In 2011 an MRI confirmed the need for a second craniotomy, a procedure that unfortunately left Jack with only a fraction of his previous capabilities. After a year of rehabilitation and therapy, Jacked learned to shuffle about with a walker, and even began cycling, after a fashion, via a three-wheeled recumbent. He recorded some of his thoughts and experiences in his blog Smells Like Brains, My Ependymoma, a title suggested by his grandson Henry’s remark about the distinctive aromas in the neuro ward. Jack tried every treatment available to stem the advance of the tumor, including experimental Proton Therapy at I.U. Bloomington and painful physical therapy. But every year the insidious tumor grew, slowly stealing away his ability to breathe, swallow, and move.
Jack and Diana spent the majority of his last year in their residence in San Diego. By then it was a struggle for Jack to speak or simply to roll over. But his wife, Diana, and his daughter-in-law, Elizabeth, along with a small army of nurses and caretakers, provided 24-hour care and kindness. When the end seemed inevitable, their son Jeremy and family friend Jon Larmore arranged medical transportation back to Indiana, so Jack could spend his last months looking out at beautiful Lake Wawasee. Acquaintances from earlier times visited frequently, sometimes in the guise of professionals, helping move him or checking his breathing, but more often they came simply as friends.
A little more than a year ago, Jack and Diana celebrated their 50th anniversary. Although the front of the lake house resembled a hospital room, it was a lovely party—food, wine, and memories spanning half a century. Jack passed away just a few days after their 51st anniversary.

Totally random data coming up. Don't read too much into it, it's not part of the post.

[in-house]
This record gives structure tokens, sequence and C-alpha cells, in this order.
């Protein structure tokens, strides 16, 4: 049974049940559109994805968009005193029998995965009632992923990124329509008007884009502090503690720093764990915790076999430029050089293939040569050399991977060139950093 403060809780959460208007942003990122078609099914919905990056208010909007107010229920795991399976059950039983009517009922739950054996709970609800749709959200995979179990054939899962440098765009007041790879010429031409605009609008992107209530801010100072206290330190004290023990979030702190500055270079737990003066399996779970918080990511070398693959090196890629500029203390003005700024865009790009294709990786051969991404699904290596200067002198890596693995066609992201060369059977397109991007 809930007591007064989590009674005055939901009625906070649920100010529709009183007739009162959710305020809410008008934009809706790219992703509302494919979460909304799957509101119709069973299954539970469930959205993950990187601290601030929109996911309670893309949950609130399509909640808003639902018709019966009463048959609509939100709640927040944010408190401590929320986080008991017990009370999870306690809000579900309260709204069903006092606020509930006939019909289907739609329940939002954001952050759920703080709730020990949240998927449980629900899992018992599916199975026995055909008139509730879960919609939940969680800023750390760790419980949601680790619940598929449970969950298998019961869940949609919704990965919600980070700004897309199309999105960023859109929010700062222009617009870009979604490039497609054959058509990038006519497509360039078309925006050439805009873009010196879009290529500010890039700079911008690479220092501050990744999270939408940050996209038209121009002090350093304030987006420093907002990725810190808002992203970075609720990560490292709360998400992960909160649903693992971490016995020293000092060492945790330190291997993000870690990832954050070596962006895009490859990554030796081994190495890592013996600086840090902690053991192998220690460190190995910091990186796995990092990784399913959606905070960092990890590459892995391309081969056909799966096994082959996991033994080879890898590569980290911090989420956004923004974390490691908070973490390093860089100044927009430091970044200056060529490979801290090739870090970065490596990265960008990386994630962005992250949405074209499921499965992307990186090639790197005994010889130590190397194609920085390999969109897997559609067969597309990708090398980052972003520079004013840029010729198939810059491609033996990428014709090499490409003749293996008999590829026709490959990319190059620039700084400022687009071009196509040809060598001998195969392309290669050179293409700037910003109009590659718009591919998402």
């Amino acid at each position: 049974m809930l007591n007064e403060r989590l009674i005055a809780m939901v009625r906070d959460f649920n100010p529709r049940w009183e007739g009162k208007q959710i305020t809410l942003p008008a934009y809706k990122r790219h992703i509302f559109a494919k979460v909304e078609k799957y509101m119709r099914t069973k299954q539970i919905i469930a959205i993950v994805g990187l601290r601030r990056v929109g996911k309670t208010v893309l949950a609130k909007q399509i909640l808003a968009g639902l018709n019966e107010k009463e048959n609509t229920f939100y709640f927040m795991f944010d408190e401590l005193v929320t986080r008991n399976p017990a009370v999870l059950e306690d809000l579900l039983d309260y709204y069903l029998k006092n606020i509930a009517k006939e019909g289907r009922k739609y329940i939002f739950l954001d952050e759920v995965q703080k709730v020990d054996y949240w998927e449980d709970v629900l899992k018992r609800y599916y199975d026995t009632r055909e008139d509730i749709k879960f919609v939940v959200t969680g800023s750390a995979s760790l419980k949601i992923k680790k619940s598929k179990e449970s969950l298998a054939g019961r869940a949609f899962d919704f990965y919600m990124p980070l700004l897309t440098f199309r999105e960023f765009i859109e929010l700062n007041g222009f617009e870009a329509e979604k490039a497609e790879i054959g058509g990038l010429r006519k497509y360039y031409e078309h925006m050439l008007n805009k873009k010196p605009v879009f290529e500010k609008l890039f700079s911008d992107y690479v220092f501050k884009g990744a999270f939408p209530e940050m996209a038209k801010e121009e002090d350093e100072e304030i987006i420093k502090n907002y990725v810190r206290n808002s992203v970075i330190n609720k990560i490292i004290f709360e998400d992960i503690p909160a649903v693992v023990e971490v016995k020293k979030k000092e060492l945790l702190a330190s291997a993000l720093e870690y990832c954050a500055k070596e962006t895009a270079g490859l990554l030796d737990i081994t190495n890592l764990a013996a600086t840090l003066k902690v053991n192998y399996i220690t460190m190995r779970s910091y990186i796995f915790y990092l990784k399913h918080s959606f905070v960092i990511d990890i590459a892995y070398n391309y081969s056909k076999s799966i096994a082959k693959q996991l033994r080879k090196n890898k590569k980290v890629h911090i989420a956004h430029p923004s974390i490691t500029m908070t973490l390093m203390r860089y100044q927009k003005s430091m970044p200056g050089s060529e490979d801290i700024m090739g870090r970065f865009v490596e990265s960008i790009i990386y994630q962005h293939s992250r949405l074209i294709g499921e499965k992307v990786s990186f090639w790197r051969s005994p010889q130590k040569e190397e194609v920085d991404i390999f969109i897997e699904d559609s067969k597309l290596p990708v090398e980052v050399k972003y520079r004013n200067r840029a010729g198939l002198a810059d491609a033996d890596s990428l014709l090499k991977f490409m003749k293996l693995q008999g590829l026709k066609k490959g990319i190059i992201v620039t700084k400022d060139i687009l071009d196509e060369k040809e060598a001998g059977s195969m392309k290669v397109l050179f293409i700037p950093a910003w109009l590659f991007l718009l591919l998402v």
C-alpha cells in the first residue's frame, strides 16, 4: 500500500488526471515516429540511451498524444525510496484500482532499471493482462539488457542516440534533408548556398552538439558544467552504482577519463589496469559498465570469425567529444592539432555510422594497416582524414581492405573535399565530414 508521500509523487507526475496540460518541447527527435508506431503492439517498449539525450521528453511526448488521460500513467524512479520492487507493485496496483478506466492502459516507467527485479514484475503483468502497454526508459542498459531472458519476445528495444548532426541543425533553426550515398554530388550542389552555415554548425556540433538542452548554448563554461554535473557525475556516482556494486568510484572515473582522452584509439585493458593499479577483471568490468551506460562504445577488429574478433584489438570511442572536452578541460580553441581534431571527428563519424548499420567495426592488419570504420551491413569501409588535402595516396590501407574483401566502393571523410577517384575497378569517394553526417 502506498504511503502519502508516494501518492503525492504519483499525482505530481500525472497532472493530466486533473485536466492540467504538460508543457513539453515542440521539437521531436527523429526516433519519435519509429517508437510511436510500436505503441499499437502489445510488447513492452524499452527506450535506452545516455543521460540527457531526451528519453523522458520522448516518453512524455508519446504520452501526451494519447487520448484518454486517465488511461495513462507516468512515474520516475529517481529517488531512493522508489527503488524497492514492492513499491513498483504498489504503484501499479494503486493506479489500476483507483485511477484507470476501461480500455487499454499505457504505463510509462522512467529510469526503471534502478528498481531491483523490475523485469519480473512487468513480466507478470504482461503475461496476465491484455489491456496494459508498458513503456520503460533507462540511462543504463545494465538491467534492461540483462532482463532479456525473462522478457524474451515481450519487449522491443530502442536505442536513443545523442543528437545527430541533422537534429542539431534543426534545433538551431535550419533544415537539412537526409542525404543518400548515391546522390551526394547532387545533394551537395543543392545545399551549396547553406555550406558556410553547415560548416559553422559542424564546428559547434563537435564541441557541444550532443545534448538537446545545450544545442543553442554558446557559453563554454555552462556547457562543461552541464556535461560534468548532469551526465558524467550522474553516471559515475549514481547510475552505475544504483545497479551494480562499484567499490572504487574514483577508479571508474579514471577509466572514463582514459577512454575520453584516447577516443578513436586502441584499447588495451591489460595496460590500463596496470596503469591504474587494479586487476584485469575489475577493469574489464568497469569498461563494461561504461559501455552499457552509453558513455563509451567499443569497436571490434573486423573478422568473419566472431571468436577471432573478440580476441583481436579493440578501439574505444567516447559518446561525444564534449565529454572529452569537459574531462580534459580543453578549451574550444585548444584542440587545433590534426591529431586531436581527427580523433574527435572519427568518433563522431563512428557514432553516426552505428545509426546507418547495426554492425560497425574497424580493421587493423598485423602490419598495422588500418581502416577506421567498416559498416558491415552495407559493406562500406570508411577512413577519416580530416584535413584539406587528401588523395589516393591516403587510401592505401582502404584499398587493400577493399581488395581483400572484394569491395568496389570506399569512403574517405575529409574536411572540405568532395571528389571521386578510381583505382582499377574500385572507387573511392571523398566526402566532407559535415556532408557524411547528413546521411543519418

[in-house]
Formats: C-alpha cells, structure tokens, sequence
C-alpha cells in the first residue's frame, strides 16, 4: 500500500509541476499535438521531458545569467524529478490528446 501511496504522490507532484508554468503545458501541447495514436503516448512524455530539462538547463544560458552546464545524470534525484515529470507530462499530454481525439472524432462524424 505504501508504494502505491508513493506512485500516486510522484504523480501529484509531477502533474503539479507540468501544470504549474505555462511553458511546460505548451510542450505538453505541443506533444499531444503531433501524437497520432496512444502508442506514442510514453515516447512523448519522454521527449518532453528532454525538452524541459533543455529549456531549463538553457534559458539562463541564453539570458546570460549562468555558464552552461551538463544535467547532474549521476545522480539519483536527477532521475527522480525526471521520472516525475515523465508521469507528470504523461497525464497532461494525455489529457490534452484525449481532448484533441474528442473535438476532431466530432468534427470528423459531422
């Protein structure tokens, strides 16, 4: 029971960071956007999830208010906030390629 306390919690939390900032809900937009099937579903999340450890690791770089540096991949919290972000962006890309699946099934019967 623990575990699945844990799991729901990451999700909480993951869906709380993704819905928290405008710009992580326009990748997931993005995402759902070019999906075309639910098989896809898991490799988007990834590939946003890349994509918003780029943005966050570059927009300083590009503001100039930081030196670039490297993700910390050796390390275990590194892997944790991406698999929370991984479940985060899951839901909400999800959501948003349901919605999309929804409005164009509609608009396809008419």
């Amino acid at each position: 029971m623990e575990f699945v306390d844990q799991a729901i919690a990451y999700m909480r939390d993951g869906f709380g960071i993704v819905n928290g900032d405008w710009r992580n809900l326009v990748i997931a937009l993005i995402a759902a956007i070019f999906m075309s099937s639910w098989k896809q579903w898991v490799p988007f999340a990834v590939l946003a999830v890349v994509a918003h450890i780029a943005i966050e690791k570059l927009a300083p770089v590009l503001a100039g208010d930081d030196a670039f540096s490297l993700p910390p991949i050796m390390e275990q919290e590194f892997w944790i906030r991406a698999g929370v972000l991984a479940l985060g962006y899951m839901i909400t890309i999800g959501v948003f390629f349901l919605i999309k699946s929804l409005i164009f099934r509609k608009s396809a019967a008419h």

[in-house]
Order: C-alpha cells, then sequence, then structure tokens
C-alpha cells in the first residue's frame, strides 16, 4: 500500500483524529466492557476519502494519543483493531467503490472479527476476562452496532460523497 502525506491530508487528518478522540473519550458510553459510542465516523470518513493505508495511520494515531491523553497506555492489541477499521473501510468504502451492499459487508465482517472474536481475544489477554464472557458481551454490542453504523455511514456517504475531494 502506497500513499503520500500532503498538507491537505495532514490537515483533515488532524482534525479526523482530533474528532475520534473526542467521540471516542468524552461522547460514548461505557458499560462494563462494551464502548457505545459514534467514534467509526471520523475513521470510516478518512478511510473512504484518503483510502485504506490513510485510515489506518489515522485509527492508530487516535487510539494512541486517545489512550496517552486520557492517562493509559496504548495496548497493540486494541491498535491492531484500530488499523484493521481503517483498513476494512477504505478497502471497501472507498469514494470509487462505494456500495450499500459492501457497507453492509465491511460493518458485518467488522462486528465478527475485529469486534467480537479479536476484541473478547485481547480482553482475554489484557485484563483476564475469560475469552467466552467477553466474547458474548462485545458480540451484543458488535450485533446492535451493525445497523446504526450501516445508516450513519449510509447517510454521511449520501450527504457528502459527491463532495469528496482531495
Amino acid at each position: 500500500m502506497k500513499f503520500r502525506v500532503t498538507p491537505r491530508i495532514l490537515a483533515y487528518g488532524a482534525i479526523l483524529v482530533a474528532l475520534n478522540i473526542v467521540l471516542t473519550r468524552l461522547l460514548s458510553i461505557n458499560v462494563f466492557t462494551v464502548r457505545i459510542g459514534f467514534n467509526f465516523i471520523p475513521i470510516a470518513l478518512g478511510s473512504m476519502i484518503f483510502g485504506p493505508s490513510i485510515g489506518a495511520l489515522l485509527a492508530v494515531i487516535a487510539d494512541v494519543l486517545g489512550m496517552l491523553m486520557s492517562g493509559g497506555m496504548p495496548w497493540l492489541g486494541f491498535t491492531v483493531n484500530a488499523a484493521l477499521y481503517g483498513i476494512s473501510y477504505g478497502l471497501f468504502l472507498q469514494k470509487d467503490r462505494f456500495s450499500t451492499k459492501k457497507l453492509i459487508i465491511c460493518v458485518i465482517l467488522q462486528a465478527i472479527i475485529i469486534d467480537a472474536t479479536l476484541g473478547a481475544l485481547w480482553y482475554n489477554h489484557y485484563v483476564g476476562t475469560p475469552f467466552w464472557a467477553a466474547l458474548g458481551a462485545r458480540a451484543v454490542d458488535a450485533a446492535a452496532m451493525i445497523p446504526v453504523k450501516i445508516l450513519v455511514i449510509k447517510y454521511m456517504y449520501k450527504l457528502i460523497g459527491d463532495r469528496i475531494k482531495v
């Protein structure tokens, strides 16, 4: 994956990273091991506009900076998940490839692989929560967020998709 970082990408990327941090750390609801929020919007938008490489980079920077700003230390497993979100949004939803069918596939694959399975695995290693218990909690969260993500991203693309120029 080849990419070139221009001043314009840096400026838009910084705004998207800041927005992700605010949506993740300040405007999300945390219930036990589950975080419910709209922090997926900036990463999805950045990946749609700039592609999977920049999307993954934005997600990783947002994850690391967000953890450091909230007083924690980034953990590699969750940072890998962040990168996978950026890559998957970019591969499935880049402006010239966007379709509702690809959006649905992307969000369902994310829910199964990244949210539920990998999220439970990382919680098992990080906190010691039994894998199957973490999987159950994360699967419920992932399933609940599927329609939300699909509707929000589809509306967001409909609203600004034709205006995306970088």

His regrets, as far as they are known, include his stubborn dogs-over-cats preference (one he disavowed later in life), selling his 1956 Speedster, and the fact that he purchased the only hand-tailored suit he ever owned at the height of the disco era in 1978, rendering it laughably inappropriate by 1982, but suitable for Halloween by 1992.
He was not a religious person. He did not believe in a life beyond this earth, an insight that almost certainly informed his ethos of trying to make the most of this life. His personal philosophy meant that cruelty, smallness, and hypocrisy were particularly painful for him to observe or tolerate. It also meant that his garage was overfull of the sorts of motorcycles, bikes, skis, snowshoes, and other toys that mark a carpe diem existence. As anyone who has experienced a Hamilton “vacation” can attest, the days are not merely seized—they are grabbed, stretched, and squeezed until the last drops of pleasure and activity are wrung from them.
For much of his life he described himself as a “Grasshopper,” the reckless creature from the Aesop’s fable who has fun and adventures in the summer but who faces starvation in the fall because he didn’t plan for the future. Jack’s life—one full of adventures in his 30s, 40s, and 50s—turns the received wisdom of this fable on its head, and offers a new lesson: The Wisdom of the Grasshopper.
Jack Hamilton is survived by his wife, Diana, and his two sons, Christopher and Jeremy. Christopher lives with his wife, Elizabeth, in California. Jeremy and wife Megan live in Indianapolis with their three boys, Spencer, Henry, and Brooks, all of whom ski, sail, and play on Lake Wawasee.
Family, friends, and former patients of Jack Hamilton are invited to attend a Celebration of Life luncheon at the Pine Valley Country Club in Fort Wayne on Saturday, Oct. 15 at 1 p.m.
Preferred memorial may be given to the CERN Foundation for Ependymoma Research, P.O. Box 217, Zionsville, IN 46077 or Center for Hospice Care, 22579 Old US 20, Elkhart, IN 46515.